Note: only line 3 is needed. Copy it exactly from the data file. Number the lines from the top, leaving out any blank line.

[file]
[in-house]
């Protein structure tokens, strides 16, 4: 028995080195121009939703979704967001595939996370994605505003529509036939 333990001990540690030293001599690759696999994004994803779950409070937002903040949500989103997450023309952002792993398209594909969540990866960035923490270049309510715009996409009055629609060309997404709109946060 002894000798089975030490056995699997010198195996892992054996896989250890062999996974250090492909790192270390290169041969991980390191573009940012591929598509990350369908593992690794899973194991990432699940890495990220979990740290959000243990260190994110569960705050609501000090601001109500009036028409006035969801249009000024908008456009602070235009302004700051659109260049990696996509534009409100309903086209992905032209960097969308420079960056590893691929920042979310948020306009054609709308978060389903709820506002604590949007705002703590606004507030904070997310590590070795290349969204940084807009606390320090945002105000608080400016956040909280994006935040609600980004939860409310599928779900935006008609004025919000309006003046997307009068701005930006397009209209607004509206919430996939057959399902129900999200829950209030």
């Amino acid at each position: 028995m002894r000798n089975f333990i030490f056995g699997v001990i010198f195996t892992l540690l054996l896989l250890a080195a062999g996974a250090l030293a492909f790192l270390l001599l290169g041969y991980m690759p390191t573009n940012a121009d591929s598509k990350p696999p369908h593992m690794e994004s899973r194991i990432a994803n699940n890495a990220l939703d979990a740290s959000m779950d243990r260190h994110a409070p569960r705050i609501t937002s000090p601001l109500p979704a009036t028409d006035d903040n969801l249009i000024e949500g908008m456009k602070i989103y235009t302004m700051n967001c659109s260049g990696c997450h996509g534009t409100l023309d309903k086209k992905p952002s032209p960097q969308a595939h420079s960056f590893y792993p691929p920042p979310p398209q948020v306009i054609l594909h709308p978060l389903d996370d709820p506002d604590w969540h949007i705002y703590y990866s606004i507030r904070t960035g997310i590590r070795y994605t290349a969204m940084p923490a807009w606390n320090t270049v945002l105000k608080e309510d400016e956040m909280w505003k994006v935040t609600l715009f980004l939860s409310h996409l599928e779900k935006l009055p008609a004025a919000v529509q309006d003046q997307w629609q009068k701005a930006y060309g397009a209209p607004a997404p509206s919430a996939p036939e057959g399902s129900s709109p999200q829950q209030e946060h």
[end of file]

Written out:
């Amino acid at each position: 028995m002894r000798n089975f333990i030490f056995g699997v001990i010198f195996t892992l540690l054996l896989l250890a080195a062999g996974a250090l030293a492909f790192l270390l001599l290169g041969y991980m690759p390191t573009n940012a121009d591929s598509k990350p696999p369908h593992m690794e994004s899973r194991i990432a994803n699940n890495a990220l939703d979990a740290s959000m779950d243990r260190h994110a409070p569960r705050i609501t937002s000090p601001l109500p979704a009036t028409d006035d903040n969801l249009i000024e949500g908008m456009k602070i989103y235009t302004m700051n967001c659109s260049g990696c997450h996509g534009t409100l023309d309903k086209k992905p952002s032209p960097q969308a595939h420079s960056f590893y792993p691929p920042p979310p398209q948020v306009i054609l594909h709308p978060l389903d996370d709820p506002d604590w969540h949007i705002y703590y990866s606004i507030r904070t960035g997310i590590r070795y994605t290349a969204m940084p923490a807009w606390n320090t270049v945002l105000k608080e309510d400016e956040m909280w505003k994006v935040t609600l715009f980004l939860s409310h996409l599928e779900k935006l009055p008609a004025a919000v529509q309006d003046q997307w629609q009068k701005a930006y060309g397009a209209p607004a997404p509206s919430a996939p036939e057959g399902s129900s709109p999200q829950q209030e946060h």